Research in my group is primarily aimed toward the development of catalysts and catalytic reactions and methods for organic synthesis. Ultimately, we are interested in using these methods to address problems in the synthesis of complex molecules possessing interesting structural, biological and physical properties. As such, our research program spans the areas of organic synthesis, catalysis, and organometallic chemistry.
Two mechanistically distinct applications of complexes with metal-ligand multiple bonds are illustrative of our approach. First, we envision a new approach to catalysis utilizing transition metal-ligand pi-bonds to activate sigma-bonds towards addition reactions. We are also examining metal-ligand and ancillary ligand combinations with the ultimate goal of developing enantioselective versions of these reactions. The concept of employing complexes containing metal-ligand multiple bonds as bifunctional catalysts for sigma-bond activation represents a dramatic shift from the traditional applications of metal-oxo complexes as catalysts for atom transfer (epoxidations, aziridinations and dihydroxylation) and for functional group oxidations. Second, we are developing metal-dioxo complexes as catalysts for three-component cycloadditions in which the oxo ligand is one of the partners. We are applying these cycloaddition reactions to the synthesis of natural products such as kallolide A (anti-inflammatory and cytotoxic properties).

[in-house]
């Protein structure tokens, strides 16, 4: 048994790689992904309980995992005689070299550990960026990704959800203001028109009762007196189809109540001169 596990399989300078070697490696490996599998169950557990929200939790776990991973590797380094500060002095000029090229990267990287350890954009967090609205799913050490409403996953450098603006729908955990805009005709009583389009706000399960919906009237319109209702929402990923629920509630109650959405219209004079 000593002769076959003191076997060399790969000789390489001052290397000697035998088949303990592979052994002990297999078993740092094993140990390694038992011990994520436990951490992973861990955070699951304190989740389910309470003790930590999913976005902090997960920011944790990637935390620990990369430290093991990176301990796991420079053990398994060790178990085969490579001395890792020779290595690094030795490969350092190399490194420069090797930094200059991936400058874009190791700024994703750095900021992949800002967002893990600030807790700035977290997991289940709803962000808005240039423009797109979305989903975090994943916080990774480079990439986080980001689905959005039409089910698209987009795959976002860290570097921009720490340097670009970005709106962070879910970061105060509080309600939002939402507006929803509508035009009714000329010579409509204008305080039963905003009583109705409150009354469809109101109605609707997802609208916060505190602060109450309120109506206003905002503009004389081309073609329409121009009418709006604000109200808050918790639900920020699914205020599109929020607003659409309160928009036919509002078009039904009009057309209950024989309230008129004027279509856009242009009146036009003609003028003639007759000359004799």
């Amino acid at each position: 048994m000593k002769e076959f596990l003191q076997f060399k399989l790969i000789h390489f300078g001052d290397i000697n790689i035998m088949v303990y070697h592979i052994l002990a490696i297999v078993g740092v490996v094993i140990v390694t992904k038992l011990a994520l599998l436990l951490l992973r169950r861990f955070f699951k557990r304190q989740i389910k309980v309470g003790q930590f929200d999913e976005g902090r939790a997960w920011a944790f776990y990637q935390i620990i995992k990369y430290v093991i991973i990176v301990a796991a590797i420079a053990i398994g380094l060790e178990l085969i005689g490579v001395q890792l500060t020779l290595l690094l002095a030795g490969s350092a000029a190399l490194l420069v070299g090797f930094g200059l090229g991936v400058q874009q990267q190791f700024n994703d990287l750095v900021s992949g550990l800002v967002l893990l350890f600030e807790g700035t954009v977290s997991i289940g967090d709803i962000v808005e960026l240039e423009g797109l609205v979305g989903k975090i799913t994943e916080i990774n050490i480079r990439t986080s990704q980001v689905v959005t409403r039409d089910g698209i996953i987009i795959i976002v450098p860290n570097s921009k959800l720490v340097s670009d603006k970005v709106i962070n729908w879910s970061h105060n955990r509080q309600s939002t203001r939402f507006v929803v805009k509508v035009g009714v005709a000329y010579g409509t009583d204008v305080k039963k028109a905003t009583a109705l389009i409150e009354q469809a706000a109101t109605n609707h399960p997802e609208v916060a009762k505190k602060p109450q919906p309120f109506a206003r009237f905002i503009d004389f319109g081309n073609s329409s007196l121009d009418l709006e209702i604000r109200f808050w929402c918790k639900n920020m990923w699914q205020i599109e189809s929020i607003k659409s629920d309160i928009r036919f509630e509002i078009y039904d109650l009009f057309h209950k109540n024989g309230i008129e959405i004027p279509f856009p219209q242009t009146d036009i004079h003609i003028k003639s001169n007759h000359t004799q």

A second area of research is the development of new catalysts and synthetic methods for the formation of carbon-carbon and carbon-heteroatom bonds. Of particular interest are addition reactions including additions to olefins and alkynes, alkene-alkene coupling and other atom transfer additions. For example, we are investigating catalytic methods for the addition of water and alcohols to enones as an alternative entry into aldol adducts. Our ultimate goal is to develop enantioselective variants of these reactions and utilize them in the synthesis of natural products such as epoxyquinol (antiangiogenic activity), the eudesmanolides (antitumor) and the amphidinolides (cytotoxic).
In the News
The problem is simple to understand. Molecules of carbon and other greenhouse gases absorb heat. The more greenhouse gases emitted into the atmosphere, the warmer the atmosphere becomes, exacerbating global climate change. Solving the problem is not so simple, especially with regards to aviation – the source of two-percent of the annual greenhouse gas emissions from human activity.
Infrared technique at Berkeley Lab’s Advanced Light Source could help improve flow reactor chemistry for pharmaceuticals and other products.
A long-abandoned fermentation process once used to turn starch into explosives can be used to produce renewable diesel fuel to replace the fossil fuels now used in transportation, UC Berkeley scientists have discovered.
Catalysts are substances that speed up the rates of chemical reactions without themselves being chemically changed. Industrial catalysts come in two main types – heterogeneous, in which the catalyst is in a different phase from the reactants; and homogeneous, in which catalyst and the reactants are in the same phase.